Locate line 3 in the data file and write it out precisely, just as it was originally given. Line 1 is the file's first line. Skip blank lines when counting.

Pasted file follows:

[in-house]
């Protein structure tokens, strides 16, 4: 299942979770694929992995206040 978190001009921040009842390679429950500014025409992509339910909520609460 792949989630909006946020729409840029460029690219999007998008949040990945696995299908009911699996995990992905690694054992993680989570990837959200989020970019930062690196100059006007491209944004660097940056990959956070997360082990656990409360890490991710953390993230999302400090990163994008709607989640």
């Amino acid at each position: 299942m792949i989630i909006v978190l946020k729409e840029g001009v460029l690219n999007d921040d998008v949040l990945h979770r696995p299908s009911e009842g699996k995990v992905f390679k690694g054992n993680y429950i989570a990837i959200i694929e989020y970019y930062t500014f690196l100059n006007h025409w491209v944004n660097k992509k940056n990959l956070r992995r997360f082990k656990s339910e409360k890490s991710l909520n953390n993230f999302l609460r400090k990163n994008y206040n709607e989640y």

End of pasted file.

């Amino acid at each position: 299942m792949i989630i909006v978190l946020k729409e840029g001009v460029l690219n999007d921040d998008v949040l990945h979770r696995p299908s009911e009842g699996k995990v992905f390679k690694g054992n993680y429950i989570a990837i959200i694929e989020y970019y930062t500014f690196l100059n006007h025409w491209v944004n660097k992509k940056n990959l956070r992995r997360f082990k656990s339910e409360k890490s991710l909520n953390n993230f999302l609460r400090k990163n994008y206040n709607e989640y």